The accidental landlord

Our accidental landlord Victoria Whitlock gets a surprise when she advertises a room as a holiday let
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I advertised an empty room in my rental flat as a holiday let, via the website Crashpadder, and straight away I got an inquiry. Just one mind, but I thought it was an encouraging start and it got me wondering whether short-term rentals might be the way forward.

A guy who was coming to London to look for a place to live offered to pay £175 to rent the room for just one week while he searched for somewhere more permanent. As long-term renters wouldn't pay more than £120 a week for the room, including bills, that was a great price, even after deducting Crashpadder's 10 per cent commission.

However, as yet I have not received any further interest in the room. The "Crashpadder Team" sent me a chirpy email suggesting I add a photo of myself to my profile page on their website to bump me up the search results. Also, a photo of yourself means you're 40 per cent more likely to get bookings, they said. Not if you look like the Bride of Wildenstein you won't. Best not to show my face till I've got the bookings, I decide.

'I've warned my other half not to panic if he comes home from work and there's someone kipping on the sofa'

I've received a few other emails, all of them from Crashpadder telling me about travellers registered with the site who are planning trips to London. They've suggested that I contact these people and pimp my room. Among those I've emailed are an Australian painter who's coming to London for three months to visit her daughter; a Japanese woman from Battersea looking for a room for a couple of weeks for her parents who are coming to London for her wedding, and an American tourist planning five nights in the capital as part of a European tour.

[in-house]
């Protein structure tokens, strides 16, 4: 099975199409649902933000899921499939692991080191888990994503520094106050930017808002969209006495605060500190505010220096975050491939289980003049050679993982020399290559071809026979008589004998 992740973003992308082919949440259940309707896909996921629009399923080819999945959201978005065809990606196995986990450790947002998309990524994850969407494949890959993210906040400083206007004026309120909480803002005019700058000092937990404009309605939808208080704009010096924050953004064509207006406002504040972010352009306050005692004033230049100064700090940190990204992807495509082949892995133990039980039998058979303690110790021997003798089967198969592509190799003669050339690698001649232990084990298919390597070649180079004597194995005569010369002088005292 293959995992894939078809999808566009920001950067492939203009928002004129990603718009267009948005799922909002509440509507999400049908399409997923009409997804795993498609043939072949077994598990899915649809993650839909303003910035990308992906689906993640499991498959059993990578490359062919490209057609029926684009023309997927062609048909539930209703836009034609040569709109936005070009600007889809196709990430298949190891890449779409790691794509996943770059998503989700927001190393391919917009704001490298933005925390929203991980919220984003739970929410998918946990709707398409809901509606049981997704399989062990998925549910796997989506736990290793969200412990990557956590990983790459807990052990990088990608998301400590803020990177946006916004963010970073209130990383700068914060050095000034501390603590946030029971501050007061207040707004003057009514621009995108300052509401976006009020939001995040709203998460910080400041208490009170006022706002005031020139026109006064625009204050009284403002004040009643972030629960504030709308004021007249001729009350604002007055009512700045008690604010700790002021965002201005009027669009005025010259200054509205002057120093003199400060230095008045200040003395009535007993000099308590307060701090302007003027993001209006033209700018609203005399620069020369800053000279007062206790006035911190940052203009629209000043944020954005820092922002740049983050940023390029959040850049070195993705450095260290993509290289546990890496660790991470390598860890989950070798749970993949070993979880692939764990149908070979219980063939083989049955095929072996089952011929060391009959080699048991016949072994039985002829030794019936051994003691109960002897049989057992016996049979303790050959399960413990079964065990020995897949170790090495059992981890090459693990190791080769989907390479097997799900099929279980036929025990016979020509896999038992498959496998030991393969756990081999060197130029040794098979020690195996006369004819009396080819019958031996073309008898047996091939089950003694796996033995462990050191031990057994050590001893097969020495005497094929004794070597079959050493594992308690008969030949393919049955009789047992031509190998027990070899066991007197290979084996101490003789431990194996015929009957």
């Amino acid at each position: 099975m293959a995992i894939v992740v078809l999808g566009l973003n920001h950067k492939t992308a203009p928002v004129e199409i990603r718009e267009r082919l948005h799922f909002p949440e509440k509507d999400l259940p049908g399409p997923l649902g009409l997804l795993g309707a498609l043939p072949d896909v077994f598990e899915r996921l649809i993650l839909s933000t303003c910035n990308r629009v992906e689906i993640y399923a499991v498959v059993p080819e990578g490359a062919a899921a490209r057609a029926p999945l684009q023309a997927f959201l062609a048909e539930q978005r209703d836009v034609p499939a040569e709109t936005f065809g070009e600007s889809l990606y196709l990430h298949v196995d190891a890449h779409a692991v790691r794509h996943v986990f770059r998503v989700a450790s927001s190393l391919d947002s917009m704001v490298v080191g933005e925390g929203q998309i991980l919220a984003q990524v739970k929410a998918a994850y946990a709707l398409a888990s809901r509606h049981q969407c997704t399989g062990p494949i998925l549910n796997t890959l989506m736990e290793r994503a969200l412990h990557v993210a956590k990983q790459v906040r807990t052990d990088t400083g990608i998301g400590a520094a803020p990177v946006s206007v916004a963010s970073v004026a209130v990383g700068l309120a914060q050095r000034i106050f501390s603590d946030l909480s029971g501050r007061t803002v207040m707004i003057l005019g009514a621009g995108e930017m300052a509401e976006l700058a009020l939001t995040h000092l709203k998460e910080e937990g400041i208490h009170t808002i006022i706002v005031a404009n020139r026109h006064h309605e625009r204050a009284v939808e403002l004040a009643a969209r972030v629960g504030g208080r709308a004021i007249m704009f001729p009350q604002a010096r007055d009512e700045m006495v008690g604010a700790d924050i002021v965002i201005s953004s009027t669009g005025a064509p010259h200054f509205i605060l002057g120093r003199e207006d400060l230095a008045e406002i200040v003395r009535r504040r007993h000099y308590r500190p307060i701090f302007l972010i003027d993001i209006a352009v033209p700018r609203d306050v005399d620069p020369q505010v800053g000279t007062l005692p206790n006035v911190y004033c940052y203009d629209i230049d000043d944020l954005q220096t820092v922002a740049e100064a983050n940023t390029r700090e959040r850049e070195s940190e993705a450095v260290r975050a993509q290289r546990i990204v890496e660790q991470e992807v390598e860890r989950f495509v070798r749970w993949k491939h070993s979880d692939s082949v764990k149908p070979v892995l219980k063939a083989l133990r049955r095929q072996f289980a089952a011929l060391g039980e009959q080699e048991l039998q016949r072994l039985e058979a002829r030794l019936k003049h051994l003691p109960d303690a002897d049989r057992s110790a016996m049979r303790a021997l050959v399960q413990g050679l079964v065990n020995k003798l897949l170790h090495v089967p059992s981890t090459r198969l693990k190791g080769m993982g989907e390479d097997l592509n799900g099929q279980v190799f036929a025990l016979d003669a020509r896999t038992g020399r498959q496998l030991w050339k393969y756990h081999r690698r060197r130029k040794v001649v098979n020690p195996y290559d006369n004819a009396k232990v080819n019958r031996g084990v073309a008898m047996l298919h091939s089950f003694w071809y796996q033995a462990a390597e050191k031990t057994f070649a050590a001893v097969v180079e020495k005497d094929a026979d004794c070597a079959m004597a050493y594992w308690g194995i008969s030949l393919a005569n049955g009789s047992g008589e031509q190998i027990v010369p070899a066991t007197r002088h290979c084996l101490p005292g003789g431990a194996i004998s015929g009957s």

So far my emails have been greeted with a deafening silence. Crashpadder, as the name suggests, seems to be used mainly by budget travellers looking for a cheap alternative to a hotel. They aren't necessarily looking for even a room, often a sofa will do.

When I search the competition, I find my double room is up against a futon in someone's Clapham living room, available at £25 a night (£10 less than my room); a small double for £32 a night in Wandsworth; bunk beds in Morden from £20 a night… and heaps more. None of the rooms listed appears to have attracted many bookings — most of those I look at don't have any yet for the rest of the summer — though some have got feedback from previous guests, which suggests they've had some in the past.

Maybe if my room was more centrally located I might have more luck. Most people seem to be looking for accommodation in the heart of London, not in Zone 3 at the end of the District line. However, I see there are lots of Crashpadders with unfilled rooms in more sought-after spots, such as Westminster and Kensington.

All things considered I've decided that short-term lettings might be a good option for homeowners to make a bit of cash, but it's probably too risky for buy-to-let landlords like me. However, I've warned my other half not to panic if he comes home from work and there's someone kipping on the sofa, though I've promised — cross my heart and hope to die — that I won't let the chaise longue at the foot of our bed as well.

Victoria Whitlock lets three properties in south London

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